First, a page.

Bibi: The Turbulent Life And Times Of Benjamin Netanyahu, by Anshel Pfeffer
In this book one gets the sense that the author is showing respect to its subject almost in spite of himself. It is obvious that the author is no particular fan of Netanyahu as a man or as a politician, but at the same time there is a grudging respect shown here for a man whose success in the ruthless world of Israeli politics has been remarkable even if it runs counter to the sort of political worldview that the author would evidently wish to see triumph. And in reading this book it is easy to see that while the author thinks that Bibi is too paranoid and thinks of Bibi’s complex personality that includes both American as well as Israeli elements as chameleon-like, it makes sense to be paranoid when people are out to get you, and when one has had to spend a lot of one’s life between two countries and two cultures, it makes sense to be able to have a different face for wherever one happens to be. The author seems strangely unaware of the dynamics that drive Bibi to behave as he has, and this limits the book’s insight even if it is written with more sympathy than some accounts are.
This particular volume is about 400 pages long and is divided into 30 chapters and five parts. Beginning with a prologue that discusses Netanyahu’s Israel, this book begins with a look at the family background of Bibi’s father and grandfather as frustrated lovers of Zion (I), with chapters on Bibi’s grandfather (1), the issue of propaganda (2), Bibi’s father being on the sidelines of history (3), and the frustration of the Zionist dreams of Bibi’s father (4). After that the author discusses Bibi and his brothers as being outsiders in the new state of Israel (II), with chapters on a restricted life (5), the jolt of moving to the United States (6), Bibi’s bi-cultural outlook (7), his army experience (8), the experiences of him and his brother (9), and his desire to save the state as his brother died (10). The author then move to look at how Bibi broke into the elite (III) of Israel through his development of business acumen (11), the struggle he faced over not being in uniform (12), his successes in America (13), his ability to learn and grow a sense of humor (14), and his struggles to appear as prime minister material (15), while struggling with the nature of Israel’s politics (16), the threat of failure because of Oslo (17), his being blamed for Rabin’s assassination unjustly (18), and his successful campaign based on the slogan of being good for the Jews (19). The author then looks at his bungling in the political wilderness from 1996-2009 (IV) with a look at his hesitancy in office (20), his electoral defeat (21), his dealing with the fears of his people (22), his job as a concerned citizen in the political wilderness after Sharon’s success (23), his efforts to make himself his own media (24), and his use of threats to increase the turnout of his base (25). Finally, the author looks at the time Bibi has spent on the top as Prime Minister since 2009 (V), with chapters on Bibi’s pragmatism (26), the death of his father (27), fears of Arab voters supporting the opposition (28), his rivalry with Obama (29), and his refusal to admit wrongdoing and corruption (30), closing with an epilogue, acknowledgments, note on sources, notes, and index.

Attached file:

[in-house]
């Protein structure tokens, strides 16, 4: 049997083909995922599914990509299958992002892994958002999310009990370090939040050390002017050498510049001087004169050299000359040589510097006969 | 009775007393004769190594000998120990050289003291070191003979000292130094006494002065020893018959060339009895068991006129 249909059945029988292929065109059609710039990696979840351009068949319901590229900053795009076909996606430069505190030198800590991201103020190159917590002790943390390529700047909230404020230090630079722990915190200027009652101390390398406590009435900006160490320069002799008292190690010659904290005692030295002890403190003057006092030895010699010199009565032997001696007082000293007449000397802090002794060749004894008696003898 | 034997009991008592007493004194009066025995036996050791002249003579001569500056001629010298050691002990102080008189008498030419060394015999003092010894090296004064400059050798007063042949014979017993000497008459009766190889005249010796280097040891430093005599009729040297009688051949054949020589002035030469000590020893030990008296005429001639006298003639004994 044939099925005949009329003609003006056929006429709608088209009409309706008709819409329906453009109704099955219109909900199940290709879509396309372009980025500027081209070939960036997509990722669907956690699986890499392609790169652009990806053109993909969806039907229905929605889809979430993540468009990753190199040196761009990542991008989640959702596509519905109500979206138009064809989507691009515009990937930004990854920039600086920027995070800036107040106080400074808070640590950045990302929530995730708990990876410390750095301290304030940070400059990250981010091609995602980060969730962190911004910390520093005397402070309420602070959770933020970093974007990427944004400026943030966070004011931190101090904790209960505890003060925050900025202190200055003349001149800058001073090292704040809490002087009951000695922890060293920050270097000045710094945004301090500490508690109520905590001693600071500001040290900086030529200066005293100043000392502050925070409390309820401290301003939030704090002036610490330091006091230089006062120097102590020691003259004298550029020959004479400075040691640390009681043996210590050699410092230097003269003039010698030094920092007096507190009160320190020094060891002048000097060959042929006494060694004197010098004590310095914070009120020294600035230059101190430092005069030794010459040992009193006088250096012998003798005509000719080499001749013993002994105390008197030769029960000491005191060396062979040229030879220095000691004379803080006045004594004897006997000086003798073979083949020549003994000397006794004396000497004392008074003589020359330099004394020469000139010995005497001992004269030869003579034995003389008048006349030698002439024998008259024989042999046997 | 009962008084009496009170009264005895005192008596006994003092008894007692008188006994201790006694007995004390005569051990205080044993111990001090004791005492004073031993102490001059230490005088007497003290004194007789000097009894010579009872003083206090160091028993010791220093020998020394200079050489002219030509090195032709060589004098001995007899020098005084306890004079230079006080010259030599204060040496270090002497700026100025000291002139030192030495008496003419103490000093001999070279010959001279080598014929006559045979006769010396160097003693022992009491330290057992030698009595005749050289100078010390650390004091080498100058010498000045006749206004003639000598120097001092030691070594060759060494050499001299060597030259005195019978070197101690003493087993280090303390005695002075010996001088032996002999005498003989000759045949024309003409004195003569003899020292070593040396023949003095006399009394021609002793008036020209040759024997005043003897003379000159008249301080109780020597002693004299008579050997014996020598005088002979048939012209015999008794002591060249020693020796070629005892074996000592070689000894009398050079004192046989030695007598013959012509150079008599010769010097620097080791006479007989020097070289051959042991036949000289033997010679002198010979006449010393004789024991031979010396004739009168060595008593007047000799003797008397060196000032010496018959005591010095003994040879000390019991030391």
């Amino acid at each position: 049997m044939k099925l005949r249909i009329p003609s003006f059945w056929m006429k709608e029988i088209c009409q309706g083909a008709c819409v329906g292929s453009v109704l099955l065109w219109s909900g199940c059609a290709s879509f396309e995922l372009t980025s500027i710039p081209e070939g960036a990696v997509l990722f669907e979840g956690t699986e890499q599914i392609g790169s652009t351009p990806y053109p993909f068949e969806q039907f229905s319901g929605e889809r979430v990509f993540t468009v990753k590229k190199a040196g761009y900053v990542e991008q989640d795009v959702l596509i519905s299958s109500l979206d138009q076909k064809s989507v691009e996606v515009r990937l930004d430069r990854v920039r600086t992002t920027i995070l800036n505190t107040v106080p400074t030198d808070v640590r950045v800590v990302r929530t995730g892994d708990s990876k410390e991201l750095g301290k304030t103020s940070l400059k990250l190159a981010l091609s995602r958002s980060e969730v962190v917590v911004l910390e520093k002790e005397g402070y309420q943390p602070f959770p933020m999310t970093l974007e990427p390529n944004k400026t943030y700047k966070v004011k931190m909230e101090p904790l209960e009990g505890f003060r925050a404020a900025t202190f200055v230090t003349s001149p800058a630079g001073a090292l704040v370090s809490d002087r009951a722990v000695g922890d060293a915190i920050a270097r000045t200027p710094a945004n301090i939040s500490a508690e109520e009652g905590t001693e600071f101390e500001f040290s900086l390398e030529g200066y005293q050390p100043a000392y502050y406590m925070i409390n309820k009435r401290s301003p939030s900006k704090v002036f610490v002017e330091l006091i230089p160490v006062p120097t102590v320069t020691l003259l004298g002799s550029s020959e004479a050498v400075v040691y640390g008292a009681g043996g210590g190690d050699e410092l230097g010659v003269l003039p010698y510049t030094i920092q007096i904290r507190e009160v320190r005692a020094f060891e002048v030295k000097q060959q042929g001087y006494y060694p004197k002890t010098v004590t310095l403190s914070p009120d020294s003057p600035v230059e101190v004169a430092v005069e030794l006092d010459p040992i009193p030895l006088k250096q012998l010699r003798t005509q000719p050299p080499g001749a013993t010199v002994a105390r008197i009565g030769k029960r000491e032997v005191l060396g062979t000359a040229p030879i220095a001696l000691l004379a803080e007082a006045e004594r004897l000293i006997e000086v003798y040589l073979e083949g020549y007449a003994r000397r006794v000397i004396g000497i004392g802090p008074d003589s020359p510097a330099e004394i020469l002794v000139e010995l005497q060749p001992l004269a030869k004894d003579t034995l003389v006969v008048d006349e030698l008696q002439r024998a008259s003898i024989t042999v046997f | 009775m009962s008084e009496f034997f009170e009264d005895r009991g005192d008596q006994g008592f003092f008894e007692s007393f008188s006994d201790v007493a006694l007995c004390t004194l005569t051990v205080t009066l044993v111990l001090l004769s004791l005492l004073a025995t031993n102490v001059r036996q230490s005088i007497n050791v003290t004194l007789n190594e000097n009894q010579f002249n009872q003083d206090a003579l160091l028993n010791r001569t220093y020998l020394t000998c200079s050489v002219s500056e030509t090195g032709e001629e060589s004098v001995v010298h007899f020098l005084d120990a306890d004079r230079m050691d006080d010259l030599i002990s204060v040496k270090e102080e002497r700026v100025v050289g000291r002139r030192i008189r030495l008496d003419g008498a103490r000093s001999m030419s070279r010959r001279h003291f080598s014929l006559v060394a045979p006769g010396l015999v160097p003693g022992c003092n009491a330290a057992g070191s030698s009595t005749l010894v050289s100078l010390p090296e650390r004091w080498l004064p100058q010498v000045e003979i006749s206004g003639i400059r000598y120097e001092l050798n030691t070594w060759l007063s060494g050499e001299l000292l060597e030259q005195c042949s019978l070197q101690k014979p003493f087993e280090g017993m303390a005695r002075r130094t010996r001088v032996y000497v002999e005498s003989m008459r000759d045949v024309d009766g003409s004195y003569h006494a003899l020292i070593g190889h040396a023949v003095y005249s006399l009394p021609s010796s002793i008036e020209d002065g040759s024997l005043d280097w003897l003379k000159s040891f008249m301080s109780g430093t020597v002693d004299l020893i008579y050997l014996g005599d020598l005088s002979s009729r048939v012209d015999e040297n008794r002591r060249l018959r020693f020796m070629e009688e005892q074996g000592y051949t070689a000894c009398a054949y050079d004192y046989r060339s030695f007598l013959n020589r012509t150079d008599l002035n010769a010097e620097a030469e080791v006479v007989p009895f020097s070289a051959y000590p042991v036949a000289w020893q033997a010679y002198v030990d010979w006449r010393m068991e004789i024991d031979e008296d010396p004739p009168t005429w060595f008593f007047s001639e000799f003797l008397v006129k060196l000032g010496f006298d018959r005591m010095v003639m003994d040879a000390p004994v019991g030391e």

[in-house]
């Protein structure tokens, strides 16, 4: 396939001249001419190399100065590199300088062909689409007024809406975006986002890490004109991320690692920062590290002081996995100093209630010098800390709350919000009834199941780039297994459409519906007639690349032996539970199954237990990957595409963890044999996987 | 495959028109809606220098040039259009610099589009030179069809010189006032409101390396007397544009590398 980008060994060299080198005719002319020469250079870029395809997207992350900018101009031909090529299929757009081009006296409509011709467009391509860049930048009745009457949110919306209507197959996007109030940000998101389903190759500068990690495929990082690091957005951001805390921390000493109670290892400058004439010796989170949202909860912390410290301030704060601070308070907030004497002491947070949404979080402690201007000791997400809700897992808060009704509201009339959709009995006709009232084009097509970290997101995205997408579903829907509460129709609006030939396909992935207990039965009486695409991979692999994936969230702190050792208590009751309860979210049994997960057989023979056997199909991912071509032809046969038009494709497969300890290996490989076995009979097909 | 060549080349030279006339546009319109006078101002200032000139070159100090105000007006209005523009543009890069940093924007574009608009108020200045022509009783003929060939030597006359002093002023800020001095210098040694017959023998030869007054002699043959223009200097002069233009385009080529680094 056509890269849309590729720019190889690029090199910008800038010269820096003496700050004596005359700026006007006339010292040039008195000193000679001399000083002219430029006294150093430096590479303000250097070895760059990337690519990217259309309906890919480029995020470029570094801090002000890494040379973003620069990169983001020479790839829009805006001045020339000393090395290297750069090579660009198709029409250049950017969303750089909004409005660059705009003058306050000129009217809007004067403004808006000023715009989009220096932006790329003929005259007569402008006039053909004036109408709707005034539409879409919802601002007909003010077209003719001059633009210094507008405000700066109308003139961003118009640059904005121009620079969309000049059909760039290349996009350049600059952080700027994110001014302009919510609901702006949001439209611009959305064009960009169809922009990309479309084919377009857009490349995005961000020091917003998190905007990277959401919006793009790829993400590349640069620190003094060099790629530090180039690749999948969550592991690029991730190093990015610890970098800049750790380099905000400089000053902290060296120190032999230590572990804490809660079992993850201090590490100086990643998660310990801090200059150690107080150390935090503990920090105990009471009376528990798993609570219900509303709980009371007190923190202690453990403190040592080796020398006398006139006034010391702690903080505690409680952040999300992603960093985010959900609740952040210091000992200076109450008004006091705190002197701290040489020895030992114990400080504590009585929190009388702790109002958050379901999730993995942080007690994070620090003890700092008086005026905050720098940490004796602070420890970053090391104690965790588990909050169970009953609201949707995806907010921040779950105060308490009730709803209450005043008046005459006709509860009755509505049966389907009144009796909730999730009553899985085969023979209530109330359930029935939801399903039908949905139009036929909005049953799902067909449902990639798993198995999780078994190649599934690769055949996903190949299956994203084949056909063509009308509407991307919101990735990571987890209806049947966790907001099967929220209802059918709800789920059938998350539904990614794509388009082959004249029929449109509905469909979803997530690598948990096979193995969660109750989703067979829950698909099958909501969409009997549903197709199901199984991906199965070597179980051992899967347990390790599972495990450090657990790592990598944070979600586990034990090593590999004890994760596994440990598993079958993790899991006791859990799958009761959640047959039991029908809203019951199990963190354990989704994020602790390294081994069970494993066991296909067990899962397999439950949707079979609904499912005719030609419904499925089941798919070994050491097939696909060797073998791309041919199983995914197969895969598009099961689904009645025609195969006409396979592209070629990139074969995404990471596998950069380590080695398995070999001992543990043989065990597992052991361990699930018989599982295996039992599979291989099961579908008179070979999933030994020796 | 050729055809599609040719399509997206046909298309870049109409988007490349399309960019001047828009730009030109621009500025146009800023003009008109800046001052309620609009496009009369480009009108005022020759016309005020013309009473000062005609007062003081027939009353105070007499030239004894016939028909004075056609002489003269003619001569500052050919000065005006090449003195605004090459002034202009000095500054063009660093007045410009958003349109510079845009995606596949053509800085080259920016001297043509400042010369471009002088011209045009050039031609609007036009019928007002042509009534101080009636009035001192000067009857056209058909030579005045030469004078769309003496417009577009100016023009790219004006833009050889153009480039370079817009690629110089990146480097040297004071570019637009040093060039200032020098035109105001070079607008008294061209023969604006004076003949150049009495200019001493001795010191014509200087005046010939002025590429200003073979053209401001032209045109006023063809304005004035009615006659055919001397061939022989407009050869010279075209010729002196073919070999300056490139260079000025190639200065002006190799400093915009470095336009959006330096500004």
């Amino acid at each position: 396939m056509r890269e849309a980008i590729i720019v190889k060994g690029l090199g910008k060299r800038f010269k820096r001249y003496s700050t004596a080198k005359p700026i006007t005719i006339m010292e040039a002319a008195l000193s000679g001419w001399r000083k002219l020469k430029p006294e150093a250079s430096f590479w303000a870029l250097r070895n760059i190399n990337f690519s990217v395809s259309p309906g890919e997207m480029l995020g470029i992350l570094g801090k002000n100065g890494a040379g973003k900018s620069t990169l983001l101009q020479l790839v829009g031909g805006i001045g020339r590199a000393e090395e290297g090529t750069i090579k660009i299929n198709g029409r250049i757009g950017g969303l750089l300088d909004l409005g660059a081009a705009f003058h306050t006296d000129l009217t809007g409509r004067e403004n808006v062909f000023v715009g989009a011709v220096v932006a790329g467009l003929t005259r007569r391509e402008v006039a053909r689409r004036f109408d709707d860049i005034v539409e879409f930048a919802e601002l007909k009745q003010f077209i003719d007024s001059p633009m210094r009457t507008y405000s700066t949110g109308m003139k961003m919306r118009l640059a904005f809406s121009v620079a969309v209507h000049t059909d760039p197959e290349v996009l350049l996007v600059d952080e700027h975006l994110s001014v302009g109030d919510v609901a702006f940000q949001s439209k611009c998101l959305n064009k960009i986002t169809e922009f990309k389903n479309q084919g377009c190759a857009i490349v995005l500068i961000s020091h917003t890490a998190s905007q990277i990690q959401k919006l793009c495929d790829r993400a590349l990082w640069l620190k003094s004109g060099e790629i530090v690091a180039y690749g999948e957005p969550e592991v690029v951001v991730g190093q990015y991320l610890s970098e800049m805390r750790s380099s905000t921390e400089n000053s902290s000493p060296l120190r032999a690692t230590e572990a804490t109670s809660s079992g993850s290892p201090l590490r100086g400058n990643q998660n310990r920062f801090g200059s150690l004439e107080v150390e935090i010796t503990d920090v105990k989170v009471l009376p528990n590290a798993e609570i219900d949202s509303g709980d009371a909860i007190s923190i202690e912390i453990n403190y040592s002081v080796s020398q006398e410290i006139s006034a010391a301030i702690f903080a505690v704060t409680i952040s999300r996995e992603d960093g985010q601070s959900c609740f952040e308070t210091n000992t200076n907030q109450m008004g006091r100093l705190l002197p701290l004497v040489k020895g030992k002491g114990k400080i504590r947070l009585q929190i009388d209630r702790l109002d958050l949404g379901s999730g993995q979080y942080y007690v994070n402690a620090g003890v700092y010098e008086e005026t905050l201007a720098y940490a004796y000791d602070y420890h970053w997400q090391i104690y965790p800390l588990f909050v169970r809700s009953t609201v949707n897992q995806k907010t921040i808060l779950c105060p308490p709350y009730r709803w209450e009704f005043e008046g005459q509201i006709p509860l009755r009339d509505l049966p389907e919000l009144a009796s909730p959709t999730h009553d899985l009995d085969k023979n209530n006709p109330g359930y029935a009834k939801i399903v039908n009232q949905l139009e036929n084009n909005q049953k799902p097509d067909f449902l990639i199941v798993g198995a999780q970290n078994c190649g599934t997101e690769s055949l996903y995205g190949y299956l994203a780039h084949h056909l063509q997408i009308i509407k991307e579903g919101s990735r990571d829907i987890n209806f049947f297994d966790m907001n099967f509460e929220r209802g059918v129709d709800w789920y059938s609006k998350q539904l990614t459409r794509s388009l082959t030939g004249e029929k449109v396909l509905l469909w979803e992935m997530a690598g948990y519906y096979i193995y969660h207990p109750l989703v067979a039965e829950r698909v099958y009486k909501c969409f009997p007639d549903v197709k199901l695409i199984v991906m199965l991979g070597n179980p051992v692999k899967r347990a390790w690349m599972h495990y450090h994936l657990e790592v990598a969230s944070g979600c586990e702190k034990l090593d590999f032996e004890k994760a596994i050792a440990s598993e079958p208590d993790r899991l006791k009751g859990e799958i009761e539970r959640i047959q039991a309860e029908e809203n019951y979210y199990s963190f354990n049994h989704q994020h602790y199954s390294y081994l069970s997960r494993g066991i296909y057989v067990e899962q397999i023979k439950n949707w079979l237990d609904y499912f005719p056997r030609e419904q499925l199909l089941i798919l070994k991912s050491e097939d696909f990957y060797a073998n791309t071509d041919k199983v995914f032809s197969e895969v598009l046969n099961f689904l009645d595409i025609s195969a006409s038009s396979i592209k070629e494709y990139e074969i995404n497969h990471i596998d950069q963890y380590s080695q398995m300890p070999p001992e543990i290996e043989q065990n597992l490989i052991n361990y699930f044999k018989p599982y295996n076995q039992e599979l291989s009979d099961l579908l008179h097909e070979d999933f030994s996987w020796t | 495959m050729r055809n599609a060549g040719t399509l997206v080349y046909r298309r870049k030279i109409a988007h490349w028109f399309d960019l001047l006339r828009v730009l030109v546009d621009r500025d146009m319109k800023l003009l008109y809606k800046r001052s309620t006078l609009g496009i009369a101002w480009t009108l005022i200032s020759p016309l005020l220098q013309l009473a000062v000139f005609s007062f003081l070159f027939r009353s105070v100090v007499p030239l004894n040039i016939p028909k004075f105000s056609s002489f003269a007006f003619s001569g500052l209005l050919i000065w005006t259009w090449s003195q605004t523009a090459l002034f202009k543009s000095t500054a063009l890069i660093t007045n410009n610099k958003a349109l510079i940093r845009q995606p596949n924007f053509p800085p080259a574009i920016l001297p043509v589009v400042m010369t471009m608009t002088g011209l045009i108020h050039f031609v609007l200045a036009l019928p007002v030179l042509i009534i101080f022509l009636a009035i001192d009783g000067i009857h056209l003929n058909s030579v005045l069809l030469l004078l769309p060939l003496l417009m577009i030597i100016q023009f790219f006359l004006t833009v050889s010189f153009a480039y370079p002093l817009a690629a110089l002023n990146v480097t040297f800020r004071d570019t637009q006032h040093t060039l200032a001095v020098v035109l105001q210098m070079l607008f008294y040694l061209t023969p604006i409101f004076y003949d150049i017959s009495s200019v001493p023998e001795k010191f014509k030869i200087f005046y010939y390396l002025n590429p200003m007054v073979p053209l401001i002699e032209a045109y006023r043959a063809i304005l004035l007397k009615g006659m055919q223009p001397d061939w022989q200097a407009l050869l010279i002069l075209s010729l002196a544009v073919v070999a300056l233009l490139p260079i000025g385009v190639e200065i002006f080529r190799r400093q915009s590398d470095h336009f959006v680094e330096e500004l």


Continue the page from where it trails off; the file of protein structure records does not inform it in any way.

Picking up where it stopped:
Is it such a bad thing to live a turbulent life? Netanyahu’s desire to be a figure of historical significance has been both helped and hurt by his own background as being on the periphery of Israeli’s elite and thus capable of both maneuvering Israel’s elite politics while also allowing him to gain the popularity of other outsiders like himself. And this outsider’s perspective made his first term as prime minister somewhat unsuccessful but also made it possible for him to develop a popularity with a core group of Israeli voters whose bleak worldview (a bleak worldview I happen to share, as it happens) gives him consistent support even in the face of massive hostility from leftist elite culture in the United States as well as abroad. The fact that Bibi can relate well with the contemporary conservative culture of the United States also speaks highly in his favor, at least to me as a reader. If this book is not quite as flattering towards Bibi as one would wish, it is written with enough respect that one can understand the basis of Netanyahu’s behavior as an Israeli leader and understand why it is that it is easier to support him than the various inferior competitors he has faced in the past few years.